Garden of the Gods – Shawnee National Forest
Garden of the Gods – Shawnee National Forest – Observation Trail
This is the icon of the Shawnee National Forest. When one thinks of nature in Southern Illinois their mind may wonder to the Garden. Visions of scenic vistas with gnarled rocks in the foreground and the vast Garden of the Gods Wilderness appear in the background.
This place is the one area that all nature lovers in Illinois must see, but the Garden is not only ours. On any given day one can see a multitude of different license plates in the parking area. The word is out and even though this is only a 1/4 mile hike, this trail packs an abundance of natural beauty.
Why is it Here?
Water. Water everywhere. This area and its surrounding lands were once part of a giant inland sea. Vast rivers dumped tons of sand and sediments into this water world. Over the years this process built up and compressed all the underlying debris into sandstone. The land uplifted and the sea retreated.
The rock was now exposed to different forces of nature. Erosion, freezing, and thawing nibbled away at the new mass, slowly drilling and removing earth up to a mile deep. What we see at this current time is just a snapshot of this continuing process.
Notes from the Trail
A rapid pinging sound alerted me that I had left my keys in the ignition. I rummaged around in the back looking for a fleece to take the bite of the cooler fall temps that have arrived with the change of a new month. I looked around and two other cars were parked several spaces away.
I had intentionally avoided this trail for months. I knew this would probably be one of the hardest places to film, because of its many visitors.
Missouri has its Current River. Kentucky has its Mammoth Cave. Tennessee has it Smoky Mountains, and Southern Illinois has its Garden of the Gods. I have even met people in the middle of the New Mexico Desert that know about this place.
My goal was simple enough for such a short trail, to capture video that did it justice. I was not sure how I would accomplish that task. I had been here many times in the past ten years, but I had always come as an explorer and photographer, never with a camcorder.
I grabbed my gear and proceeded up the flagstone path. My intention was to film like all my other videos with me hiking and giving the area perspective, but after only a couple of takes I knew this was not going to work. Even though there was no one to be seen on the trail, I knew that this area can become filled with people in a short amount of time.
I have been experimenting with new techniques on my camcorder. I wanted to just focus on scenery, but in the past have found it hard to edit the footage together where it had a natural flow. Now I was going to be forced to make it work or come out with random shots that were unusable.
I scrambled over and through the jumbles of soaring sandstone looking for unique angles. I wrestled with my tripod on uneven surfaces. I scratched my head, wondering if I was just wasting my time. After about 40 minutes the sound of a large group of people filled the area. I knew my chance to film was gone, so I packed up with my unfinished video and went on to Bell Smith Springs to film.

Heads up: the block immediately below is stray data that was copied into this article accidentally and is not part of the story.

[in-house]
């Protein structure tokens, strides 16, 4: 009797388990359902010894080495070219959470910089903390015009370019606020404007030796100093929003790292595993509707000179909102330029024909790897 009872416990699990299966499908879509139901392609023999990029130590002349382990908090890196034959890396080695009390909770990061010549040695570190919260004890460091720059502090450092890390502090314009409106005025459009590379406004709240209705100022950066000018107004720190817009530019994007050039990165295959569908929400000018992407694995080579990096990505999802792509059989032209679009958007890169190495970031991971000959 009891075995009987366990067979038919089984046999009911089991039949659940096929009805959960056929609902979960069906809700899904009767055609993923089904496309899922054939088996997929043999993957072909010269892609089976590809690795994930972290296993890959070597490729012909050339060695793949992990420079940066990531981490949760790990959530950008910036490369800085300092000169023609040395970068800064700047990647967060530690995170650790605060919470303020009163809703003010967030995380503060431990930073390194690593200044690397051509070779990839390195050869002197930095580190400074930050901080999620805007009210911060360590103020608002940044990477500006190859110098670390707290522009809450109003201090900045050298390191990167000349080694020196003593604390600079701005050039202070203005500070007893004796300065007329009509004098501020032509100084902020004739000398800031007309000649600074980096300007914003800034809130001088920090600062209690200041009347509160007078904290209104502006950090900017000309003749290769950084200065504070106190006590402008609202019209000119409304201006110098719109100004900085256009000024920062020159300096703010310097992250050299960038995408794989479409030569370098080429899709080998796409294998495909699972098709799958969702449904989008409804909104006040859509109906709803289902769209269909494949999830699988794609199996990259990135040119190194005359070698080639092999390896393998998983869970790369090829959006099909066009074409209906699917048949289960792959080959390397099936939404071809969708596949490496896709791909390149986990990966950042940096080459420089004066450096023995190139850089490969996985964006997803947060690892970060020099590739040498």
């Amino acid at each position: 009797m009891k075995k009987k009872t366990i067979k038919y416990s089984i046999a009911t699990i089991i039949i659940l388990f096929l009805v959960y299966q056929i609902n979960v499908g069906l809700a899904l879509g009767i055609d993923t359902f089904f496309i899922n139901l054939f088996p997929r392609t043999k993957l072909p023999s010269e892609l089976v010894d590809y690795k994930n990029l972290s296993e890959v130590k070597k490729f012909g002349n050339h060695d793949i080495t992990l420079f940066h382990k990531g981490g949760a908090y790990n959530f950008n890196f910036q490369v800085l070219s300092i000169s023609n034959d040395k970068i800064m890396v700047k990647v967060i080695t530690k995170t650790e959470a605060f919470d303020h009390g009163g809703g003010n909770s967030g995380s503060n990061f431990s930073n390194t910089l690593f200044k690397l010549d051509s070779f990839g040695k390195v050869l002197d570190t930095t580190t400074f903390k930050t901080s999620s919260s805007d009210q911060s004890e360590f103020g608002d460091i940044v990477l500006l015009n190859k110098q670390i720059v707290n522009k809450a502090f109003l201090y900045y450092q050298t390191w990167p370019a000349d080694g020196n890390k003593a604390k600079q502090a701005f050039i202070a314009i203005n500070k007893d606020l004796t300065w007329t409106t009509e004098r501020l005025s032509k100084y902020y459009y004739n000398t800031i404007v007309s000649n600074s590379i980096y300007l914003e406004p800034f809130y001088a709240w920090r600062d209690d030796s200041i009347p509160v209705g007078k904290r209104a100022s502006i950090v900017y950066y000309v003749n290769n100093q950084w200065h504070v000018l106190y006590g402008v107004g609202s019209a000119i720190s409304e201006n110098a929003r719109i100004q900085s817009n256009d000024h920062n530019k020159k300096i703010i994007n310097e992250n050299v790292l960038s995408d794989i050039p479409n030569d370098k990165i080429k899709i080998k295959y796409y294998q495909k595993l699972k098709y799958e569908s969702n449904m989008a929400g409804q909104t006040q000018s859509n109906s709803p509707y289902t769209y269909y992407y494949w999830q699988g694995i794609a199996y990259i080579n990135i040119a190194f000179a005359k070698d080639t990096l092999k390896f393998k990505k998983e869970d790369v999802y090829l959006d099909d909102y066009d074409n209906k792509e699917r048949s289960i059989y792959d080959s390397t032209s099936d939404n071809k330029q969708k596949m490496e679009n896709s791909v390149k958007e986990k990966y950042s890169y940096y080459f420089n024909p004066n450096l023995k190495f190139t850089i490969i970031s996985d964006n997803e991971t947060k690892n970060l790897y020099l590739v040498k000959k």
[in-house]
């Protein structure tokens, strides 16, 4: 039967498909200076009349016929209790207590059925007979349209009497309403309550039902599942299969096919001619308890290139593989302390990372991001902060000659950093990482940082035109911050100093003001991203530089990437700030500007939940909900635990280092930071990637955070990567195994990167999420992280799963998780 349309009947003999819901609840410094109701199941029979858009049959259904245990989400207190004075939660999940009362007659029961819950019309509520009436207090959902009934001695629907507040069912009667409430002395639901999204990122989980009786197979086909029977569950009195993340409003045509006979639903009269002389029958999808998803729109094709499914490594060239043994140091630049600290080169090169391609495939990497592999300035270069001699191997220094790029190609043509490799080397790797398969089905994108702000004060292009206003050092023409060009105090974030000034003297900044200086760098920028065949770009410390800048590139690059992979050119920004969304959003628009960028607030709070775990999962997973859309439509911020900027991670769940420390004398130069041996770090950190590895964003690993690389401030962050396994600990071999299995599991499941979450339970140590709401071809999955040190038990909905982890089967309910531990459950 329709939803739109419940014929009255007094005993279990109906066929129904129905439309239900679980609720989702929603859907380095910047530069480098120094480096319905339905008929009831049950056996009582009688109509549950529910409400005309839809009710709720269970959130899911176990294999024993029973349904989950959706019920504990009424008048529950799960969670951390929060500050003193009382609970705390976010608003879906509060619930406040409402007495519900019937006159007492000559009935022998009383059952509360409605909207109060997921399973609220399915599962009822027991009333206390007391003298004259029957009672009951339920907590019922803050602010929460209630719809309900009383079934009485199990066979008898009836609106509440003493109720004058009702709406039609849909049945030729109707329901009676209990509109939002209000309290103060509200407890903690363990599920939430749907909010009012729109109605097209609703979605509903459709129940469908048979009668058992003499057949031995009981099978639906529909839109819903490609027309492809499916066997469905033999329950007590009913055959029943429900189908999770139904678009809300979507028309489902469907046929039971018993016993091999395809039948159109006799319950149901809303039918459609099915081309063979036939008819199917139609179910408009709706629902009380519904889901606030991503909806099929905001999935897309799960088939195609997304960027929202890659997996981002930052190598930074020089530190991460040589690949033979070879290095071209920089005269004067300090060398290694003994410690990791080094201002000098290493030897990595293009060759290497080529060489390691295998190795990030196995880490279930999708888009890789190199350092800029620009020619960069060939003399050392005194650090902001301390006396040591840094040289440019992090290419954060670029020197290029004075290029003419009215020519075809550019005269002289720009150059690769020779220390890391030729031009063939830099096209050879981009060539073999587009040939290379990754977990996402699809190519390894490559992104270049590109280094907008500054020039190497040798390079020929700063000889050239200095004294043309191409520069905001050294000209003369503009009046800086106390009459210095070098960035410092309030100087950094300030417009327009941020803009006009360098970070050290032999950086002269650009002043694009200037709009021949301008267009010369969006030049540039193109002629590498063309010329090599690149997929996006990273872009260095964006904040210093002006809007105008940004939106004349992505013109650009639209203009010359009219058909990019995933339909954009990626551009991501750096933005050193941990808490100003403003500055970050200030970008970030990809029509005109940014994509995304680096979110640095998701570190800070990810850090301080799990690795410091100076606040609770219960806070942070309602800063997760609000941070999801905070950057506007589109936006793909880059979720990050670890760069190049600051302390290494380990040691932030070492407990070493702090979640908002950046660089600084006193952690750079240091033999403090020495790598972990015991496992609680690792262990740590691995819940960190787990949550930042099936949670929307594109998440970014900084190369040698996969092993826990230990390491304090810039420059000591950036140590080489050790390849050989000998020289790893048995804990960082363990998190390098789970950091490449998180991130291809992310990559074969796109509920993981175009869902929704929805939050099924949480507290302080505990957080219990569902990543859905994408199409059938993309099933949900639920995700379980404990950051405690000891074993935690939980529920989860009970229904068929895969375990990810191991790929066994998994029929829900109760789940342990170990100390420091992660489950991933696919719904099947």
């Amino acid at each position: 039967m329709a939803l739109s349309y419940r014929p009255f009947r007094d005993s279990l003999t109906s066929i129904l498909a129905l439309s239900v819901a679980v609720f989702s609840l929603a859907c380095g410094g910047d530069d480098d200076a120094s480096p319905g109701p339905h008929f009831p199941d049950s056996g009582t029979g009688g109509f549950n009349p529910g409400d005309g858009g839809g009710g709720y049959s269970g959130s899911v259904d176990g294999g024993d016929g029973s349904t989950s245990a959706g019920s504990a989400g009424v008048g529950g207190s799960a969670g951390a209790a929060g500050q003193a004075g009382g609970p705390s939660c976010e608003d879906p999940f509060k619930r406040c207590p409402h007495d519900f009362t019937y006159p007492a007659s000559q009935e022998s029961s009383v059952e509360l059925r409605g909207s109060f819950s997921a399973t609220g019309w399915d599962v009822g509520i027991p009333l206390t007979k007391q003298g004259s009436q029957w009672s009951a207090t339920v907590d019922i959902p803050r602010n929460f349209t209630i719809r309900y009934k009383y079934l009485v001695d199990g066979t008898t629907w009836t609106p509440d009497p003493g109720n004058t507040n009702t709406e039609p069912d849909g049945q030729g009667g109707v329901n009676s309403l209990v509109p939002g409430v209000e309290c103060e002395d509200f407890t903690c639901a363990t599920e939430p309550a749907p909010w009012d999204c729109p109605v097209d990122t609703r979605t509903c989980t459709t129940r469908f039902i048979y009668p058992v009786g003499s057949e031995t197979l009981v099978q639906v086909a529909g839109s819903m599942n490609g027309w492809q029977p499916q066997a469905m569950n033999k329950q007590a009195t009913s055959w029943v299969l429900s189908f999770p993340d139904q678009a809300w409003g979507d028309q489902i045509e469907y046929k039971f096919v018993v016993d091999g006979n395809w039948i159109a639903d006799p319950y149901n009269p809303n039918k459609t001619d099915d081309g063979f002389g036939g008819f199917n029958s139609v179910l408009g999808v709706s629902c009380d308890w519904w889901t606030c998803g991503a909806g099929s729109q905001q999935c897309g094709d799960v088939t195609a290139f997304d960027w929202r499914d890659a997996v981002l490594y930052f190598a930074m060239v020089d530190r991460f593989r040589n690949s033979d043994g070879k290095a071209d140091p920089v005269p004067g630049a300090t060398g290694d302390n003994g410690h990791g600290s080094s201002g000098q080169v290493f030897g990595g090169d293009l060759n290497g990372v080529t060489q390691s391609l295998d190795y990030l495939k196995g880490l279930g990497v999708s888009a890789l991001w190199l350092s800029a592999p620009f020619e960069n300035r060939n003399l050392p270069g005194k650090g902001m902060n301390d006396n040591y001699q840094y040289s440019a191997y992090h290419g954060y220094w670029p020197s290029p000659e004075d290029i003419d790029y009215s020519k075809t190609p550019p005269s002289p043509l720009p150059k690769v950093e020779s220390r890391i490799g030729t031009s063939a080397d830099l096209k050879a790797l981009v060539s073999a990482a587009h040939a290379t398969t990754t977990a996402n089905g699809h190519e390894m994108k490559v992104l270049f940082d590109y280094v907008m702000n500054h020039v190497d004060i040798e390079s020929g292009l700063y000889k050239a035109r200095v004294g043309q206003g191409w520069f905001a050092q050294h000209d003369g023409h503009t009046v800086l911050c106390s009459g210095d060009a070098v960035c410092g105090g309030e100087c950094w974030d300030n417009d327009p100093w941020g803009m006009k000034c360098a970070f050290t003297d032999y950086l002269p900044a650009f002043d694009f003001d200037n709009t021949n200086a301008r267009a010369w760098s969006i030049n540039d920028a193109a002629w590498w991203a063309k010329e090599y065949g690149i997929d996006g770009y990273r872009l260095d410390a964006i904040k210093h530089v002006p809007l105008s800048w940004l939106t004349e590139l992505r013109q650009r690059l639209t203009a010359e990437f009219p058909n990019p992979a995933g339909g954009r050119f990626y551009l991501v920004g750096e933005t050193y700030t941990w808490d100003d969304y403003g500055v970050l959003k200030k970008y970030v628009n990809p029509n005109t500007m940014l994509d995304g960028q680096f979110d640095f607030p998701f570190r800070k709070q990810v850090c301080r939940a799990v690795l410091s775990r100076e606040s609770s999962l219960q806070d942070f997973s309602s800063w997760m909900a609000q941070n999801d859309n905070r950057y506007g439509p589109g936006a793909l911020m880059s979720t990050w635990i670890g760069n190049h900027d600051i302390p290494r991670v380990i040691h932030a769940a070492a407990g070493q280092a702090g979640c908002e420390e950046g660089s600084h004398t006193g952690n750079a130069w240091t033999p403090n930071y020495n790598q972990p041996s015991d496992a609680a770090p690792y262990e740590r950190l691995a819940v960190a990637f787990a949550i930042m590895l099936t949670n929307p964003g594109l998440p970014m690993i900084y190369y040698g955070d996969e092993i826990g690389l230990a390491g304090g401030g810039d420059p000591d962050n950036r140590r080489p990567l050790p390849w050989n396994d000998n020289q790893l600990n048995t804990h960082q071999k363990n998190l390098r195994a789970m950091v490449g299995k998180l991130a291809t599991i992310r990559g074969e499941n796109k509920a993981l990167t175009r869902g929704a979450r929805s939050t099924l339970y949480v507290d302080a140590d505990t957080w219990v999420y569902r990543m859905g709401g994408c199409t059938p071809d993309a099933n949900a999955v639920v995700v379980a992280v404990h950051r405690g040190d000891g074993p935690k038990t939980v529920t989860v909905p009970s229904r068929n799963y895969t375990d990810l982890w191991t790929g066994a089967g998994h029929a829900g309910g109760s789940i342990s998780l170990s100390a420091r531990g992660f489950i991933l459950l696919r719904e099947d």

ONE WEEK LATER …….
Once again, I was back, but this time I left out earlier. I pulled into the parking area on an early October day,and was surprised to see that I was the only one here. I was not expecting this. I took it as a sign that today was my chance to capture the essence of the area.
I took the trail to the right and pass places that I had previously recorded. My main goal today was to film the most well-known structure in the park, Camel Rock. Leaves were starting to show the tinges of fall. The wind blew softly giving added motion that helped bring the frame to life. I must have shot twenty different angles of the Camel, before I moved on to other formations that would complement this unique sandstone.
I was transformed back to my vacations in Utah, where weird formations called “hoodoos” hovered overhead. Instead of the red rocks of the desert, I was now surrounded by the grayish brown rocks of my home. I spent well over three hours lost within the formations of the Gods. The mass of people were non-existent, even though the pleasant weather was perfect for hiking. I counted myself as fortunate and used the time wisely to discover new angles of an old place.
While I was down amongst the contorted landscape, the sound of human voices broke me from my nature trance. I knew it was time to leave. I believed I had what was necessary to make a video even though it would not be perfect. The Garden had been good to me that day and I left with the knowledge that I would return soon to take part in its other trails.
I now leave it to my fellow readers to make the final decision on how the video turned out.
Garden of the Gods – Video
The author and Shawnee Hills Outdoors disclaim any liability or loss incurred as a consequence, directly or indirectly, of the use and application on any information contained in this blog. Although this post talks and shows video of a person hiking alone, it is the best policy to always have a hiking partner. If you do attempt to explore any of these areas make sure you are have the proper knowledge to survive in the woods, do not rely on a cellphone for help. Please check ranger stations and park superintendents for latest information regarding these areas. This website is for entertainment only.
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How Do I Get There?
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Note: Make sure to always bring a paper map just in case Google Maps leads you onto unnavigable roads.